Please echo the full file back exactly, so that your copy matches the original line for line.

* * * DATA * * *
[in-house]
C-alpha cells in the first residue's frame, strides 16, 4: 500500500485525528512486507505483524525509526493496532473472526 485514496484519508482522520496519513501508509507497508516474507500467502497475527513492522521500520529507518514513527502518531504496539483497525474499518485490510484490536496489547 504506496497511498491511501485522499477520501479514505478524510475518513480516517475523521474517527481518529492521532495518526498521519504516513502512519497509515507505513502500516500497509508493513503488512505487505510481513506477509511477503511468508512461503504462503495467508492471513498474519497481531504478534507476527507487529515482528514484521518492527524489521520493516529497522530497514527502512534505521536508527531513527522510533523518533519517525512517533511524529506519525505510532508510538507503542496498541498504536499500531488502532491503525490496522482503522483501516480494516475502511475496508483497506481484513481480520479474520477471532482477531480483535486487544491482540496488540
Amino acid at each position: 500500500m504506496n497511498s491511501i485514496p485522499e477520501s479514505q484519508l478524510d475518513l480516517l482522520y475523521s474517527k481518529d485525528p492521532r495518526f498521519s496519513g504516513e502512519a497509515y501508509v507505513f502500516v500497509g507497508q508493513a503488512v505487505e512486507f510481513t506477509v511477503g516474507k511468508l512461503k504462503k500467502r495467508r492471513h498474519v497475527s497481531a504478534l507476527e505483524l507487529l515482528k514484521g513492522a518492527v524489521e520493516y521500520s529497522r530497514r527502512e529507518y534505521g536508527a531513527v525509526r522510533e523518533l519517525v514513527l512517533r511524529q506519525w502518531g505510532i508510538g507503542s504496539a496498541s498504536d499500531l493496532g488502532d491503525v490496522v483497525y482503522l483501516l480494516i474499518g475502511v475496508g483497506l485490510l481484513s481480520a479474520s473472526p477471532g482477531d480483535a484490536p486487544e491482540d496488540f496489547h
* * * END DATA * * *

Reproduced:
[in-house]
C-alpha cells in the first residue's frame, strides 16, 4: 500500500485525528512486507505483524525509526493496532473472526 485514496484519508482522520496519513501508509507497508516474507500467502497475527513492522521500520529507518514513527502518531504496539483497525474499518485490510484490536496489547 504506496497511498491511501485522499477520501479514505478524510475518513480516517475523521474517527481518529492521532495518526498521519504516513502512519497509515507505513502500516500497509508493513503488512505487505510481513506477509511477503511468508512461503504462503495467508492471513498474519497481531504478534507476527507487529515482528514484521518492527524489521520493516529497522530497514527502512534505521536508527531513527522510533523518533519517525512517533511524529506519525505510532508510538507503542496498541498504536499500531488502532491503525490496522482503522483501516480494516475502511475496508483497506481484513481480520479474520477471532482477531480483535486487544491482540496488540
Amino acid at each position: 500500500m504506496n497511498s491511501i485514496p485522499e477520501s479514505q484519508l478524510d475518513l480516517l482522520y475523521s474517527k481518529d485525528p492521532r495518526f498521519s496519513g504516513e502512519a497509515y501508509v507505513f502500516v500497509g507497508q508493513a503488512v505487505e512486507f510481513t506477509v511477503g516474507k511468508l512461503k504462503k500467502r495467508r492471513h498474519v497475527s497481531a504478534l507476527e505483524l507487529l515482528k514484521g513492522a518492527v524489521e520493516y521500520s529497522r530497514r527502512e529507518y534505521g536508527a531513527v525509526r522510533e523518533l519517525v514513527l512517533r511524529q506519525w502518531g505510532i508510538g507503542s504496539a496498541s498504536d499500531l493496532g488502532d491503525v490496522v483497525y482503522l483501516l480494516i474499518g475502511v475496508g483497506l485490510l481484513s481480520a479474520s473472526p477471532g482477531d480483535a484490536p486487544e491482540d496488540f496489547h